William B. Cobb Jr.
La Paz, Bolivia—Commercial Officer
Read William B. Cobb Jr’s full oral history HERE.
“One day, without any warning, I got a telephone call saying there was a bomb outside the military attaché’s office.”
Just Put the Fuse Out:
COBB: One other thing that was sort of interesting, when I was security officer of the embassy—the embassy was located on five stories of a commercial building. One day, without any warning, I got a telephone call saying there was a bomb outside the military attaché’s office. I said, “Okay,” went down to the office and there was this bucket and a fuse coming out of it and the fuse was lit. I said, “Well, let’s just put the fuse out.” We doused it with water, put the fuse out, and called the security people in the Bolivian police and army. They came and took the bucket away and put in a little adobe structure and set it off and it blew the structure into pieces. It was a genuine bomb. [laughter]
Dr. Eugene M. Braderman
Amsterdam, the Netherlands—Consul General
Read Dr. Eugene M. Braderman’s full oral history HERE.
“A squad car came by, an officer looked at it, and he said, “There’s a bomb in that.””
A Bomb Behind the Sofa:
BRADERMAN: About 4:30 one afternoon, I got a call from one of my local employees, who handled visas, saying that he thought we had a bomb, could I come downstairs. I was on the second floor U.S. (first floor European). I came down to the ground floor, and I said, “Hans, what is it?” He said, “There was a big package (something that would resemble a Safeway or Giant grocery package here in the United States), which I found behind that sofa.” And he said, “I picked it up and I took it out and threw it in the bushes.” And I said, “You thought it was a bomb, you say?” “Yes.” “Well, you should never have picked it up.” He said, “Well, I didn’t think about anything. At any rate, it’s sitting there in the bushes.”
I gingerly went over and listened, and I thought I heard something ticking away. So I called the police. They said they would send somebody right over. Well, it took them almost ten minutes to get anyone. A squad car came by, an officer looked at it, and he said, “There’s a bomb in that.” I said, “Well, what are you going to do about it?” He said, “Look, we don’t know if it’s a big one, a little one, or what it can do, or anything of the sort. We need an expert.” I asked, “Do you have an expert?” He said, “We have one man on the force who specializes in this.” (This takes on, somewhat, the characteristics of a not-so-funny comedy, but anyhow …) So I said, “Well, get him, quickly!” They didn’t have any walkie talkies, so they said they’d send one of the squad cars out to find him.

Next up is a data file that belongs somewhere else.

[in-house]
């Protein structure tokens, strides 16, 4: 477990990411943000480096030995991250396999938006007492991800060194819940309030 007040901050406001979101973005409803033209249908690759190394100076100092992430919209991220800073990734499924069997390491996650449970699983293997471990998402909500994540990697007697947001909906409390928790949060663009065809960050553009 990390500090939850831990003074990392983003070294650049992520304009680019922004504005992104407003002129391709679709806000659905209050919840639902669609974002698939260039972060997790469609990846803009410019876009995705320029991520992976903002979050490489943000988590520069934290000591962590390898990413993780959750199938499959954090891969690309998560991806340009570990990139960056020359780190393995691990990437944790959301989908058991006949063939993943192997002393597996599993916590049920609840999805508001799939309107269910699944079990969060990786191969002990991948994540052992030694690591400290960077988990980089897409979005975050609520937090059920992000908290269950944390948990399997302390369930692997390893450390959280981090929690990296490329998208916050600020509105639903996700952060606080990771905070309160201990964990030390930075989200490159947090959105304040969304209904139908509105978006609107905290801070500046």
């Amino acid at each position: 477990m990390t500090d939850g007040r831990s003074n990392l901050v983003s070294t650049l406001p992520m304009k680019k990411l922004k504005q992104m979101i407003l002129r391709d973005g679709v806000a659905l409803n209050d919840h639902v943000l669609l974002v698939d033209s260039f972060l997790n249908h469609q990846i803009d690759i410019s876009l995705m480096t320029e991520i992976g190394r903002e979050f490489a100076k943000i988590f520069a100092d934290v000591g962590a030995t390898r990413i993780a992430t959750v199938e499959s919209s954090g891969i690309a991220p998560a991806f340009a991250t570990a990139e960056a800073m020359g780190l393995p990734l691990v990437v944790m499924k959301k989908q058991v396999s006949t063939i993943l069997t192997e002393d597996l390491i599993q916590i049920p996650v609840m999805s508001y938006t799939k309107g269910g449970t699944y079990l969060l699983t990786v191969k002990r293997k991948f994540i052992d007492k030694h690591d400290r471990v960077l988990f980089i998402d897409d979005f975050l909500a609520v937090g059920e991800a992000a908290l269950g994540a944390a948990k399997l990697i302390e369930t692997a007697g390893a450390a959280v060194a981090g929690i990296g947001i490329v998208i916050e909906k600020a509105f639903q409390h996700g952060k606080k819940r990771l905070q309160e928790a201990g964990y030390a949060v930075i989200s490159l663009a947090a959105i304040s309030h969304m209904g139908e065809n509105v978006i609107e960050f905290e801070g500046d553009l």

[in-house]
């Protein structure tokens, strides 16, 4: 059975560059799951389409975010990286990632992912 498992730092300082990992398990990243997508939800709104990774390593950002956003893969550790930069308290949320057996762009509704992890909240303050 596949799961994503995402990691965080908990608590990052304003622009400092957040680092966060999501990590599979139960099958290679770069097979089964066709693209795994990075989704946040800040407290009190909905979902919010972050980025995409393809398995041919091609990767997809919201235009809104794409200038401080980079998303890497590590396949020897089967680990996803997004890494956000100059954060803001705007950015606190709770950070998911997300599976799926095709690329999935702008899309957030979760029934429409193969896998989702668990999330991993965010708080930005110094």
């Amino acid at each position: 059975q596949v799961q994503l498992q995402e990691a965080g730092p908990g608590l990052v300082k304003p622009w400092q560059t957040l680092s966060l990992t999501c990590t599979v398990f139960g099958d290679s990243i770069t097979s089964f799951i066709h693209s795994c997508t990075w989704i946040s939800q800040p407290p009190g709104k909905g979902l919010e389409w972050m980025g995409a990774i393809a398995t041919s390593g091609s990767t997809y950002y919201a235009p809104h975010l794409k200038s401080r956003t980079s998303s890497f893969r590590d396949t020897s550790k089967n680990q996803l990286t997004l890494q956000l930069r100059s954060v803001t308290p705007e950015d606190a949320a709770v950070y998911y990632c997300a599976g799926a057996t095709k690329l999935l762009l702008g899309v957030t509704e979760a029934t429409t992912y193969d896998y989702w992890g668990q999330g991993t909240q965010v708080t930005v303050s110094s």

Everyone Would Have Been Killed:
Well, it took 20 minutes for them to find this fellow, who came riding up on a bicycle. He took one look at the bag in the bushes and said, “That’s a bomb.” He said, “I wonder if it’s a percussion bomb, because if it is I don’t want to touch it.” I said, “It’s not a percussion bomb. It was inside, it was carried out here.” He said, “Oh, okay.” And he turned to me and asked, “Does anyone around here have a pair of pliers?” (This is in the year 1973, a big-city’s expert on bombs.) So we went to one of our cars and got a pair of pliers. And he defused the bomb. Then he took it apart, and I have shots of all the parts and everything else. He said, “In five minutes that would have gone off.” I asked, “And what would have happened in five minutes?” He said, “If it was in the building where it was placed, it would have blown the building to pieces and everyone would have been killed.”